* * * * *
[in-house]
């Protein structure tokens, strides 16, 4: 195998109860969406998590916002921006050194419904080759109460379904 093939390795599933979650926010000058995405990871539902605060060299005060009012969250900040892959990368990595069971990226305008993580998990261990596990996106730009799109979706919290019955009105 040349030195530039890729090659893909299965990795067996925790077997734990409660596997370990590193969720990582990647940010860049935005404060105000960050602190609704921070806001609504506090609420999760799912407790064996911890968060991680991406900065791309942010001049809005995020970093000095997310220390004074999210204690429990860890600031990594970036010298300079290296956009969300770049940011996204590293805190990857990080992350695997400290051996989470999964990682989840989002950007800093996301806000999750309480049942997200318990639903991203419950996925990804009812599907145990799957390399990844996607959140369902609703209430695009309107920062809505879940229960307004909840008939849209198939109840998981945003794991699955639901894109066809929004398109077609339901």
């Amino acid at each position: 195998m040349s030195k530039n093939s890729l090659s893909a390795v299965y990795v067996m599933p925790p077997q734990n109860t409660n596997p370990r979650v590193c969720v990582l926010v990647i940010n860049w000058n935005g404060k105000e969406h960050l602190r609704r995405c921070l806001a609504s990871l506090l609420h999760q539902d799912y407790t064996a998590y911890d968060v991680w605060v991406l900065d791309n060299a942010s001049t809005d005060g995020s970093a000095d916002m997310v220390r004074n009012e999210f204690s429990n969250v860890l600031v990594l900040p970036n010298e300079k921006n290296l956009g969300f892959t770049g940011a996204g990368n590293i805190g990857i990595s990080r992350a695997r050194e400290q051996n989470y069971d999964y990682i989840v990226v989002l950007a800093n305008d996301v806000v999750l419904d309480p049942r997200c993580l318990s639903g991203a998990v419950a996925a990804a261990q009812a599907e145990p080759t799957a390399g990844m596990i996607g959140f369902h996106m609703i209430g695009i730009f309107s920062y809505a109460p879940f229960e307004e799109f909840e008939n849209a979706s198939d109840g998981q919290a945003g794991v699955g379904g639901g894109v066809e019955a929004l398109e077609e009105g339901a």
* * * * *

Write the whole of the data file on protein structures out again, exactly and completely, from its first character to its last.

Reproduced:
[in-house]
């Protein structure tokens, strides 16, 4: 195998109860969406998590916002921006050194419904080759109460379904 093939390795599933979650926010000058995405990871539902605060060299005060009012969250900040892959990368990595069971990226305008993580998990261990596990996106730009799109979706919290019955009105 040349030195530039890729090659893909299965990795067996925790077997734990409660596997370990590193969720990582990647940010860049935005404060105000960050602190609704921070806001609504506090609420999760799912407790064996911890968060991680991406900065791309942010001049809005995020970093000095997310220390004074999210204690429990860890600031990594970036010298300079290296956009969300770049940011996204590293805190990857990080992350695997400290051996989470999964990682989840989002950007800093996301806000999750309480049942997200318990639903991203419950996925990804009812599907145990799957390399990844996607959140369902609703209430695009309107920062809505879940229960307004909840008939849209198939109840998981945003794991699955639901894109066809929004398109077609339901």
């Amino acid at each position: 195998m040349s030195k530039n093939s890729l090659s893909a390795v299965y990795v067996m599933p925790p077997q734990n109860t409660n596997p370990r979650v590193c969720v990582l926010v990647i940010n860049w000058n935005g404060k105000e969406h960050l602190r609704r995405c921070l806001a609504s990871l506090l609420h999760q539902d799912y407790t064996a998590y911890d968060v991680w605060v991406l900065d791309n060299a942010s001049t809005d005060g995020s970093a000095d916002m997310v220390r004074n009012e999210f204690s429990n969250v860890l600031v990594l900040p970036n010298e300079k921006n290296l956009g969300f892959t770049g940011a996204g990368n590293i805190g990857i990595s990080r992350a695997r050194e400290q051996n989470y069971d999964y990682i989840v990226v989002l950007a800093n305008d996301v806000v999750l419904d309480p049942r997200c993580l318990s639903g991203a998990v419950a996925a990804a261990q009812a599907e145990p080759t799957a390399g990844m596990i996607g959140f369902h996106m609703i209430g695009i730009f309107s920062y809505a109460p879940f229960e307004e799109f909840e008939n849209a979706s198939d109840g998981q919290a945003g794991v699955g379904g639901g894109v066809e019955a929004l398109e077609e009105g339901a």